h at 37°C and washed 3× with phosphate-buffered saline            sons, respectively. No differences were found among the
Tween before being incubated with goat anti-human whole           9 communities (Table 1). When participants were divided
immunoglobulin IgG conjugate (Sigma). After develop-              into 2 groups according to median age (<23 and >23 years),
ment in 4-chloro-1-naphanol substrate solution for 15 min         no difference was found for proportion of those who were
at room temperature, the strips were examined. A positive         positive by serologic assay and by radiographic examina-
serum sample showed a band of ≈41 kDa (17).                       tion; however, a significant difference existed according
                                                                  to ultrasonographic examination (14/456 [3.1%] for those
Data Analysis                                                     <23 years vs. 31/493 [6.3%] for those >23 years; p<0.05).
     The prevalence of CE was determined for the 2 imag-               The total number of liver cysts was 50 (5 persons had
ing techniques, and the proportion of seropositive persons        2 liver cysts each); the total number of lung cysts was 10 in
was estimated according to serologic test results. The test       9 persons. The lung-to-liver ratio was 1:5. Most of the liver
prevalence was calculated for all communities, and the dif-       cysts were classified as CE5 (54%, 27/50), inactive cysts
ference was assessed by a 2-sample test of proportions. The       with calcified walls, followed by CE1 (20%, 10/50) active
χ2 test was used to evaluate the association of sex with posi-    cysts and CE2 (10%, 5/50). Types CE3 and CE4 with signs
tive results for all 4 tests. The frequency of seropositivity     of initial degeneration (8% each, 4/50) were rare (Figure 2).
(by IBCF or rEpC1-GST) for persons who had CE-positive            The average age was similar for persons with CE1, CE4,
ultrasonographic or radiographic images was calculated to         and CE5 at 40.6, 40.9, and 40 years of age, respectively.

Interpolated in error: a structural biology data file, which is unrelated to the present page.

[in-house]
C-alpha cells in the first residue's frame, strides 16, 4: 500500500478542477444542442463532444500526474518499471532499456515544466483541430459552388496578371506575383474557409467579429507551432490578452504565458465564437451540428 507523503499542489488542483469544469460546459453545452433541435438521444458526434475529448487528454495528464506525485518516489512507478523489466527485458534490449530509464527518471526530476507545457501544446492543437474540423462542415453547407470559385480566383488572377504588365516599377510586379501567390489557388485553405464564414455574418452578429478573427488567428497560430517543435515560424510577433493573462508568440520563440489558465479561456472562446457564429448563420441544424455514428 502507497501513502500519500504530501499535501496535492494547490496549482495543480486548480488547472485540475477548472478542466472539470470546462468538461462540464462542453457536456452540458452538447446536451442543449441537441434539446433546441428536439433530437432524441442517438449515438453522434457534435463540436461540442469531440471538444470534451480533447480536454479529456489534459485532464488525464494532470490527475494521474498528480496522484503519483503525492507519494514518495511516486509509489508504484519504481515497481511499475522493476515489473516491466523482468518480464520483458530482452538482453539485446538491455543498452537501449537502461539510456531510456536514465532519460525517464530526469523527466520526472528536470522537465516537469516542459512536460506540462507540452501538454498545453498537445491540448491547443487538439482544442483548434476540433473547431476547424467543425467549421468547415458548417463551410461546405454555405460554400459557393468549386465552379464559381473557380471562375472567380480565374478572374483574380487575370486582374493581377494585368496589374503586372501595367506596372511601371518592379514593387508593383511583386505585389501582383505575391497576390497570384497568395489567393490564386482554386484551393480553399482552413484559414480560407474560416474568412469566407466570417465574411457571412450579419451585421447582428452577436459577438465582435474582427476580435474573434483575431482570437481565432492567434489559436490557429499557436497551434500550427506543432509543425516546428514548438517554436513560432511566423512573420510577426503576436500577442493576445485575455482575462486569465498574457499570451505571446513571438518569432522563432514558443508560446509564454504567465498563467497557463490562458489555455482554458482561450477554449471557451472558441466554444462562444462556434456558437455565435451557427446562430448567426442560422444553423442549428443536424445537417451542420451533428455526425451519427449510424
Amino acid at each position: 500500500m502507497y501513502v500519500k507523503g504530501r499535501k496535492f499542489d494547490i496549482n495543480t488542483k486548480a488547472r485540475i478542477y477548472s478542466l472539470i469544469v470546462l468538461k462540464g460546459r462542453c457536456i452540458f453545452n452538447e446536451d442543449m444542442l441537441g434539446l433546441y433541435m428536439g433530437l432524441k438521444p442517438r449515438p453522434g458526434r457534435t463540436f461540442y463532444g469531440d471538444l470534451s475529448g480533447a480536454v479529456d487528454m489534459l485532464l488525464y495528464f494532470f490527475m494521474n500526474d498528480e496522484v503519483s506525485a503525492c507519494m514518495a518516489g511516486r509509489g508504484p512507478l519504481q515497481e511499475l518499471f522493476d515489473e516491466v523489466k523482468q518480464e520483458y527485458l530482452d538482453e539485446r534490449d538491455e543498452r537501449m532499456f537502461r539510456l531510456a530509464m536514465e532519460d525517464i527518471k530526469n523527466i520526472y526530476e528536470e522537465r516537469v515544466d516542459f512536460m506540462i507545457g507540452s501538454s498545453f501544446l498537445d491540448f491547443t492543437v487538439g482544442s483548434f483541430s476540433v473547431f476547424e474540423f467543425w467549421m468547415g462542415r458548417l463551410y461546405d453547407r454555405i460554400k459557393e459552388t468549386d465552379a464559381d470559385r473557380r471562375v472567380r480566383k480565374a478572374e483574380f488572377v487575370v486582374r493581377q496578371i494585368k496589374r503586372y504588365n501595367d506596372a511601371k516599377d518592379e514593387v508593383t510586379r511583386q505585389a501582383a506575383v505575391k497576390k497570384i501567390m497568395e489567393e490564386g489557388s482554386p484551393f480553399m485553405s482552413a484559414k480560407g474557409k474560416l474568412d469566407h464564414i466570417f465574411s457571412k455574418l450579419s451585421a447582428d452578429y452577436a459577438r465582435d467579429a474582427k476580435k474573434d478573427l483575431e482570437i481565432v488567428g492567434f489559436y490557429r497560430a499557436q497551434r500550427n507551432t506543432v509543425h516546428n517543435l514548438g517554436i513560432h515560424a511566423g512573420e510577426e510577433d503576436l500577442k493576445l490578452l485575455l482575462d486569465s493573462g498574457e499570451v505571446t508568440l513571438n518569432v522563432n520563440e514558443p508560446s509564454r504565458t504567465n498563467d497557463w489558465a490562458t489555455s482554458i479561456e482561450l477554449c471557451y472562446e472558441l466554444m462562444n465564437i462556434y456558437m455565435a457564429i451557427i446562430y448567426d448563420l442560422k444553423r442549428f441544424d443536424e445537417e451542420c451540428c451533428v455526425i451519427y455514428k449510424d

evaluate the performance of the immunoblot tests. This fre-       Those with CE2 and CE3 averaged 28.8 and 23.3 years of
quency was, moreover, assessed with and without hepatic           age, respectively.
calcified cysts, and for liver cysts <20 mm (24 persons) or             The frequency of persons in the group that had CE-posi-
>20 mm (18 persons) in diameter. The κ test was used to           tive imaging results who also had IBCF-positive results was
establish the agreement between the 2 serologic assays and        47.1% (8/17; 95% CI 23%–72.2%) for hepatic noncalcified
with either ultrasonography or radiography. All statistical       cysts, 35.7% (15/42; 95% CI 21.6%–52%) when hepatic cal-
analyses were computed by using Stata 8.0 (Stata Corpora-         cified cysts were included, and 22.2% (2/9; 95% CI 2.8%–
tion, College Station, TX, USA) with a significance level          60%) for pulmonary cysts. Of the 52 persons who had CE
of <0.05.
                                                                   Table 1. Immunoblot assay results for cystic echinococcosis,
                                                                   central Peruvian Highlands, using 2 immunoblot assays with
Results                                                            different antigens*
      Of the 1,973 persons registered during the census,                                    No.          Antigen, no. (%) positive
137 (7%) were <5 years of age, which left 1,836 poten-             Community              samples          IBCF        rEpC1-GST
tial study participants. Of these, 949 persons (51.7%) were        Tambochaca                62           2 (3.2)       17 (27.4)
examined. All 949 were evaluated with ultrasonography,             Huarautambo               54           2 (3.7)       10 (18.5)
829 had chest radiographs taken, and 929 contributed blood         Astobamba                 79           5 (6.3)       12 (15.2)
samples. The proportion of females was higher among par-           Santiago Pampa           213           17 (8)        35 (16.4)
ticipants (60.3%) than nonparticipants (50%) (p<0.05). Of          12 de Octubre             84         11 (13.1)       10 (11.9)
                                                                   Andachaca                118          11 (9.3)       25 (21.2)
those with ultrasonographic results, 39 had no serologic
                                                                   Uchumarca                113         15 (13.3)       27 (23.9)
results because they refused to have their blood collected.        Tambopampa               107          10 (9.4)        30 (28)
In addition, 125 persons had serologic results but refused         Ayayog                    74           6 (8.1)       14 (18.9)
to have chest radiographs taken. The ages of participants          Other†                    25           4 (16)          3 (12)
and community members were similar (mean age 28.8 and              Total                    929         83 (8.9)‡      183 (19.7)‡
28 years, respectively) when children <5 years of age were         *IBCF, antigen was bovine hydatid cyst fluid; rEpC1-GST, antigen was
                                                                   recombinant EpC1 glutathione S-transferase.
excluded from analysis.                                            †Group of volunteers who came from nearby communities and were also
      Ultrasonography showed prevalence of CE in the liver         included in the survey.